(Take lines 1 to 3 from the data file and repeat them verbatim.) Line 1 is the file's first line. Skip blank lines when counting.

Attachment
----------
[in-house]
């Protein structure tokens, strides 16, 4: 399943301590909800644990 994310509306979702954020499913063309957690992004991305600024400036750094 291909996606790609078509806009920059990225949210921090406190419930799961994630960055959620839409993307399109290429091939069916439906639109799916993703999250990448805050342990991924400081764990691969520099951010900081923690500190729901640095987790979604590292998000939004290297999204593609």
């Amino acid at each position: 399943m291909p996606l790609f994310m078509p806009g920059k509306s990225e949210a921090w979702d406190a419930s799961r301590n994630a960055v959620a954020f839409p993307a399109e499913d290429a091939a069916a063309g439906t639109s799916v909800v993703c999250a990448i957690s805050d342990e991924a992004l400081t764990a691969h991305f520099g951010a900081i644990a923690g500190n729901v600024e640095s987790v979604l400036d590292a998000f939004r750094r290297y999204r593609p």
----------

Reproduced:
[in-house]
């Protein structure tokens, strides 16, 4: 399943301590909800644990 994310509306979702954020499913063309957690992004991305600024400036750094 291909996606790609078509806009920059990225949210921090406190419930799961994630960055959620839409993307399109290429091939069916439906639109799916993703999250990448805050342990991924400081764990691969520099951010900081923690500190729901640095987790979604590292998000939004290297999204593609």
């Amino acid at each position: 399943m291909p996606l790609f994310m078509p806009g920059k509306s990225e949210a921090w979702d406190a419930s799961r301590n994630a960055v959620a954020f839409p993307a399109e499913d290429a091939a069916a063309g439906t639109s799916v909800v993703c999250a990448i957690s805050d342990e991924a992004l400081t764990a691969h991305f520099g951010a900081i644990a923690g500190n729901v600024e640095s987790v979604l400036d590292a998000f939004r750094r290297y999204r593609p």